Monday, October 25, 2010

The Heart Is Deceitful Above All Things--Review

This is Asia Argento's adaptation of J. T. Leroy's book of the same name.  But don't be fooled by the title--there is no deception here, just a very bad mother.  Jeremiah (the abused and neglected son of Sarah) should know that he is not truly loved in this film.
This film, when watching it, should illicit an emotion from you.  You should feel angry! Upset! even ready to call the producers up and ask why this was made!  Well it was made because it is suppose to make you feel this way.  You should realize that children are treated like this around the world.  Not every child, but those unfortunate ones are.
Here is a little about the story:
Jeremiah is brought back into the world he was taken from by social workers.  Sarah, Jeremiah's mother, doesn't seem too excited over having him, but has some how managed to get him back from his foster parents.  I have a friend who automatically thinks that Sarah looks and acts like Courtney Love.  I think she believes that is how Courtney Love is toward her children.  Anyways...
Sarah, after a failed attempt to feed Jeremiah spaghetti-O's for lunch (which I might add was the only can she had in the cabinet, and that there was no other food, also the Spaghetti-O's ended up all over the wall), Jeremiah runs away to where she has to come and get him.  After that she gathers his stuff up into a trash bag and they leave.  Sarah proceeds to get Jeremiah high so she could control him better.
Well there are a string of men and most of the time Jeremiah would sleep in the car.  There are other times Sarah would make Jeremiah act like a girl, but she never truly called him her kid.  She had always said he was her sister.
Well to cut this short--There is drug use, a rape, lot lizards, truck stops, religion, more abuse, and finally the crazy tweaked out ending.
Did I like this movie--yes.
Why?--because I am glad I didn't live this way and when I think I have it bad I watch this and realize I don't.  Also I like to see others reactions when they watch the movie, because they can't believe I actually watch this stuff.  I'm not the monster here--Sarah is.

The Heart is Deceitful Above All Things

The book is equally graphic, but not in order like the movie.  I say that you should read the book and then watch the movie to get the full effect of what you are seeing.  Plus there are a few scenes in the movie that don't explain what it means--like the birds--but it does explain it in the book.

Both of these items the book by J. T. Leroy and the movie are available on

Sunday, October 24, 2010

The Killer Inside Me--Review

The Killer Inside Me was a very good movie (I have to say).  It is based on Jim Thompson's book of the same name, which was written in 1953.  The movie stars Casey Affleck as the gentleman, yet brutal, Lou Ford.  Lou Ford has a dark past which is awaken when he meets prostitute Joyce (Jessica Alba), where the two have lots of sex (and when I say sex I mean its a lot of sex and masochistic as well, hence when he spanks her with his belt and in one scene strangles her with it-nice).  Lou is supposed to run Joyce out of town because she is having sex with a union leader's son, whom Lou hates with a passion over what they did to his brother some years ago.  Can we say revenge!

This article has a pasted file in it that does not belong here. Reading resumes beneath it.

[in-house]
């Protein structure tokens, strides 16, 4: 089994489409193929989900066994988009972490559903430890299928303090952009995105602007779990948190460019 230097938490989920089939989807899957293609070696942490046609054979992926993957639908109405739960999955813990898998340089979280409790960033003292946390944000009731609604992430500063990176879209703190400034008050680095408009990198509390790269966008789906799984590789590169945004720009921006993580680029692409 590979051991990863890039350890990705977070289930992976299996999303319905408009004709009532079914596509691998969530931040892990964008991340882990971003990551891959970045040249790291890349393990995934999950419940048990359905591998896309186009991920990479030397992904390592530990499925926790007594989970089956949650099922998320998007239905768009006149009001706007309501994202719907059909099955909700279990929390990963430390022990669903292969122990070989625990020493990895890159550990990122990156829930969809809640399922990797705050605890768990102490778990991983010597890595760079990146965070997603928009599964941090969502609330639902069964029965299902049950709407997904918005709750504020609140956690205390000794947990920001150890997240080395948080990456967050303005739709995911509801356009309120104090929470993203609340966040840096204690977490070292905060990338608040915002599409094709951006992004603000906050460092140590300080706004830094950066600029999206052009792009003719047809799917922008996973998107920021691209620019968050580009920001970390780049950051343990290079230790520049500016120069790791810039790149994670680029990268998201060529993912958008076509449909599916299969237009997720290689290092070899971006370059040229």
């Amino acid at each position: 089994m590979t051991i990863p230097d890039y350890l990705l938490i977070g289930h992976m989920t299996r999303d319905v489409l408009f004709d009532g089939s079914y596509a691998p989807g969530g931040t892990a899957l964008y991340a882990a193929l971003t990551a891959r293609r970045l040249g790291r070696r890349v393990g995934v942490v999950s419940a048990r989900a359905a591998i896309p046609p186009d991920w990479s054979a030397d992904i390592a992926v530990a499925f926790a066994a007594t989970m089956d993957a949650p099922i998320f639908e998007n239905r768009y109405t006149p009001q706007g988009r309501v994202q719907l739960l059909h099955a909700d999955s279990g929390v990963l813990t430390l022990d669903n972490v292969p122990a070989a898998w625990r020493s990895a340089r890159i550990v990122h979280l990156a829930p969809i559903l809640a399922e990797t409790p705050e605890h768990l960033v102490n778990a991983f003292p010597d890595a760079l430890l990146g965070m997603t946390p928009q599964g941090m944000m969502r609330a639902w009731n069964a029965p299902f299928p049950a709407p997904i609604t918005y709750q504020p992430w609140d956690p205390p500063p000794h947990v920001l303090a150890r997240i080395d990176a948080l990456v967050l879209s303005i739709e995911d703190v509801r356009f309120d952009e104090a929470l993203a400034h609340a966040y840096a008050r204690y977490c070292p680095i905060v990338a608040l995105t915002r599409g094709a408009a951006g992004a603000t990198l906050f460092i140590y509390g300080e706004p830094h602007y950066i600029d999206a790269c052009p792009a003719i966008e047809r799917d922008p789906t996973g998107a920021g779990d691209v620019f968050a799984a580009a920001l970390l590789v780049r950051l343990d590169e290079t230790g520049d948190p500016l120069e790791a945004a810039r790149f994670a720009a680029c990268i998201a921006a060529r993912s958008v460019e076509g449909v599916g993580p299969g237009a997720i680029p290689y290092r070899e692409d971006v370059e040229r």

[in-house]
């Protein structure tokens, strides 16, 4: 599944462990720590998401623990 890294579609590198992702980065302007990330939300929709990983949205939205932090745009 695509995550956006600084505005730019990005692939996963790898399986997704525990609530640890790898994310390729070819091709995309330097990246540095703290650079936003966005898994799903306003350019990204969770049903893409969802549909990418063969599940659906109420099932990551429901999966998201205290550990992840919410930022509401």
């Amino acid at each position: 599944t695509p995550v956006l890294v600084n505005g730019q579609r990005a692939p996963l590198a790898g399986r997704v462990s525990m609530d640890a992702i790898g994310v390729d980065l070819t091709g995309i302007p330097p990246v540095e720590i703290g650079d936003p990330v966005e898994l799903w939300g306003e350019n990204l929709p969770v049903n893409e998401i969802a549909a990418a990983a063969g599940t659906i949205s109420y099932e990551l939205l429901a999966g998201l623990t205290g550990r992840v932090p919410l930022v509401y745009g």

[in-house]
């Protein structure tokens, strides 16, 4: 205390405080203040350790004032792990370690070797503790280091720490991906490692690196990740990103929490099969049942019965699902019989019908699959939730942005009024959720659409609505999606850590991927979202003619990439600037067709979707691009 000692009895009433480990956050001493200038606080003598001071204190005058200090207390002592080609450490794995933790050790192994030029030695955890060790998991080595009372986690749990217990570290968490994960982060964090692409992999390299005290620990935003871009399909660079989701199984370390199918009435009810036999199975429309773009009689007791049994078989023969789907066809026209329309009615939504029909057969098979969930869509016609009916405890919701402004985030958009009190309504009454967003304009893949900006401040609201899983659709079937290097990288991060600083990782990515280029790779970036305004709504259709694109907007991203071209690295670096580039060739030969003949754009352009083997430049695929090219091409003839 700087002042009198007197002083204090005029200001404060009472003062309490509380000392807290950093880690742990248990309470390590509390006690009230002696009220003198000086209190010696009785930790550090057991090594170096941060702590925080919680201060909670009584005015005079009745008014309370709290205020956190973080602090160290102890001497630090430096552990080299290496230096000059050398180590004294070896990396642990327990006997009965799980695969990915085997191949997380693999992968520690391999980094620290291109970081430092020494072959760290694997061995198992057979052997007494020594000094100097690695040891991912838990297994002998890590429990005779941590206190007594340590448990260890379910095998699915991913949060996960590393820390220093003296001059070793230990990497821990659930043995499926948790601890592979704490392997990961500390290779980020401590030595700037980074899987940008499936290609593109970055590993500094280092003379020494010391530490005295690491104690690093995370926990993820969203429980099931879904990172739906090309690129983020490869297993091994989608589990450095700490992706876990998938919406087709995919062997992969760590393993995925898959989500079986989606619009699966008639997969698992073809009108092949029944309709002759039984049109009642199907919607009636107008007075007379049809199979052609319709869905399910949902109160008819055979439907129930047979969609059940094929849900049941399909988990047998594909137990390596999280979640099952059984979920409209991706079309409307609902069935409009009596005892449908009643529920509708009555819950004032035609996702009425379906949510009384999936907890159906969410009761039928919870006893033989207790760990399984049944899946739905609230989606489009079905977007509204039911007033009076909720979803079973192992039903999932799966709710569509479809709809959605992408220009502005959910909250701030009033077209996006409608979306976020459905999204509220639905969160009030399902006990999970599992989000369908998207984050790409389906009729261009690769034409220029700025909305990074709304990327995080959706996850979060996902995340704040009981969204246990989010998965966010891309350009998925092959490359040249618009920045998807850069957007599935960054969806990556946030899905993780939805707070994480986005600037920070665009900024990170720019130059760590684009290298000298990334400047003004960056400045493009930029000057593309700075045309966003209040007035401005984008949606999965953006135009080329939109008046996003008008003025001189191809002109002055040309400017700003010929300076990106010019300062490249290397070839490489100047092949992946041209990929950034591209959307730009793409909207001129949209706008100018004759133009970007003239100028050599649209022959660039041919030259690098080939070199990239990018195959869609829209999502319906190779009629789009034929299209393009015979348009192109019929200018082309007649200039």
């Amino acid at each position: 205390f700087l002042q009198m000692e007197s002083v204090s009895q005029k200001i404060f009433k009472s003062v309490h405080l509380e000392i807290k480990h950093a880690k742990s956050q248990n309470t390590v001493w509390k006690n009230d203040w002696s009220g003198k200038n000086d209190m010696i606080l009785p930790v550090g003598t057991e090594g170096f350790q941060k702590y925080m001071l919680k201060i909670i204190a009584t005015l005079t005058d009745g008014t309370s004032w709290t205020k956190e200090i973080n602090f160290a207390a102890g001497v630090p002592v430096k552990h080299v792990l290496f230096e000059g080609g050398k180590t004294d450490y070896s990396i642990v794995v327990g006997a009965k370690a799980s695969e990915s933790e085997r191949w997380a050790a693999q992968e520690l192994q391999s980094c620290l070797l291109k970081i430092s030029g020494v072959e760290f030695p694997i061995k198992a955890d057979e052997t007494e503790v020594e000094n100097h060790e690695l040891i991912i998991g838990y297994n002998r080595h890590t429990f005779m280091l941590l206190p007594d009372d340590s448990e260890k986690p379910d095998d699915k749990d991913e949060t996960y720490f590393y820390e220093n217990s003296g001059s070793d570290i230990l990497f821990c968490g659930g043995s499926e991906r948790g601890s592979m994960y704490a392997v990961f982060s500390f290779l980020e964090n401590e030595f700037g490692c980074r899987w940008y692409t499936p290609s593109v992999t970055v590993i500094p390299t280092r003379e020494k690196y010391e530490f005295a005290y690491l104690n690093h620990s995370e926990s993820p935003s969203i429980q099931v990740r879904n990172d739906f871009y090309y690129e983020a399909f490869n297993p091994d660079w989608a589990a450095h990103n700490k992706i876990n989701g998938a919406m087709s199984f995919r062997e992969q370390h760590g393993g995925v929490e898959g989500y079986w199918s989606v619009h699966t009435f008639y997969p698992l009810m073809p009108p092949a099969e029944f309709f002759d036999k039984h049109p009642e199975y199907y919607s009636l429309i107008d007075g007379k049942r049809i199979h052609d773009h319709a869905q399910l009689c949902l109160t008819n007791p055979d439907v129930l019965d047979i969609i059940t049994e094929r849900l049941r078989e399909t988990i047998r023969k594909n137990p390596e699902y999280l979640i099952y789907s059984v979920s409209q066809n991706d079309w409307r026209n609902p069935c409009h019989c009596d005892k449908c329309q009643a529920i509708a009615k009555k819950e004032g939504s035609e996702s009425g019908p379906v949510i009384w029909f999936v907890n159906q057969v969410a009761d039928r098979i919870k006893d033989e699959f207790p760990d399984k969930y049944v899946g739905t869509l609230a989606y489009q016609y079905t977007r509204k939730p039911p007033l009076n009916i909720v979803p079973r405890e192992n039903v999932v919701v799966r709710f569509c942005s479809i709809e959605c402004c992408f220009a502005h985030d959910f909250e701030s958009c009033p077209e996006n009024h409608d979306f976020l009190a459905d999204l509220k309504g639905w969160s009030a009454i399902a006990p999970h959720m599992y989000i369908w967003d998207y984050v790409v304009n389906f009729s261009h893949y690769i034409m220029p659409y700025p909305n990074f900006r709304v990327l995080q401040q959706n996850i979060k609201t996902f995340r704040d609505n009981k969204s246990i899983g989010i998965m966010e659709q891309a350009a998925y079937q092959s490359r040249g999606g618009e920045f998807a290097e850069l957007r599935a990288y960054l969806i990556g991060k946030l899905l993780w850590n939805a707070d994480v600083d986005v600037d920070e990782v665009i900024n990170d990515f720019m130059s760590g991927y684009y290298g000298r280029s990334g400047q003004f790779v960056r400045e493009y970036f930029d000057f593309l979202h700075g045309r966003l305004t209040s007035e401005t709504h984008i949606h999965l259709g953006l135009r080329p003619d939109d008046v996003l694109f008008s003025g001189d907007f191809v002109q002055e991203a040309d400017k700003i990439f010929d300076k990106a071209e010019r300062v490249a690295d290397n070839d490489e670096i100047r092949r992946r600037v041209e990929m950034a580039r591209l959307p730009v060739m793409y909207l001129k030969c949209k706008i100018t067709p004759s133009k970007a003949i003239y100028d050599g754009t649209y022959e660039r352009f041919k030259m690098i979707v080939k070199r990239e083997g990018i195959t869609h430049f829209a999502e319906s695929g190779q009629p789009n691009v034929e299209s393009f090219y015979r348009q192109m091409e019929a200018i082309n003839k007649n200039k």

Well the set up is done and Lou has his own plan, even though he has made Joyce believe that they are going to run off together.  I shy away from giving you more details but this is actually an excellent movie.  I was surprised at Casey Affleck's performance.  He pulled off the part so well.  He had a great combination for sounding and acting like a sweet Texas gentleman, and then suddenly display this violent dark side, which made him come off as creepy.
Jessica Alba was good as well, showing more skin than I am use to seeing from her in any of her other films.  But her character was so naive and accepted the fact that she was a victim, unlike women now who would fight back.  
As for Kate Hudson's character Amy, the typical good girl--who wants a husband and loves Lou a lot.  Her character was smart and knew about Lou's dark side, but didn't care--because she loved him and wanted to be with him regardless.

This is typical Hard-boiled Noir! Great in all areas.  The ending was fantastic (well only if you understand what noir is and how movies or books like that end).  I will give you a brief example of a noir-film/book: The characters in a noir hate their surroundings.  They long to escape the trapping of their life and will do whatever it takes to get out.  They will also do whatever it takes to not go back to that old way of life as well. This may result in the character killing themselves and whomever is with them.  They also don't think what they have done is wrong.  They feel justified with the results--so a few people have to die for me to survive, so-be-it-kind-of-attitude. Nihilistic all the way.  

I suggest you keep an open mind when watching the movie and explore your dark side a little.  If you are a film student this is a great example of noir.  I am glad this movie was made in this year, because if it was made in the fifties then there would be a lot cut out.  I am also glad they didn't try to adapt it for modern times.  It would have become possibly silly and dry.  They would have to have a great director to modernize this movie or any other noir film.  They have tried but without success.

I hope you like this review and feel free to go to where both the book by Jim Thompson and the movie are available for purchase.  Thank you.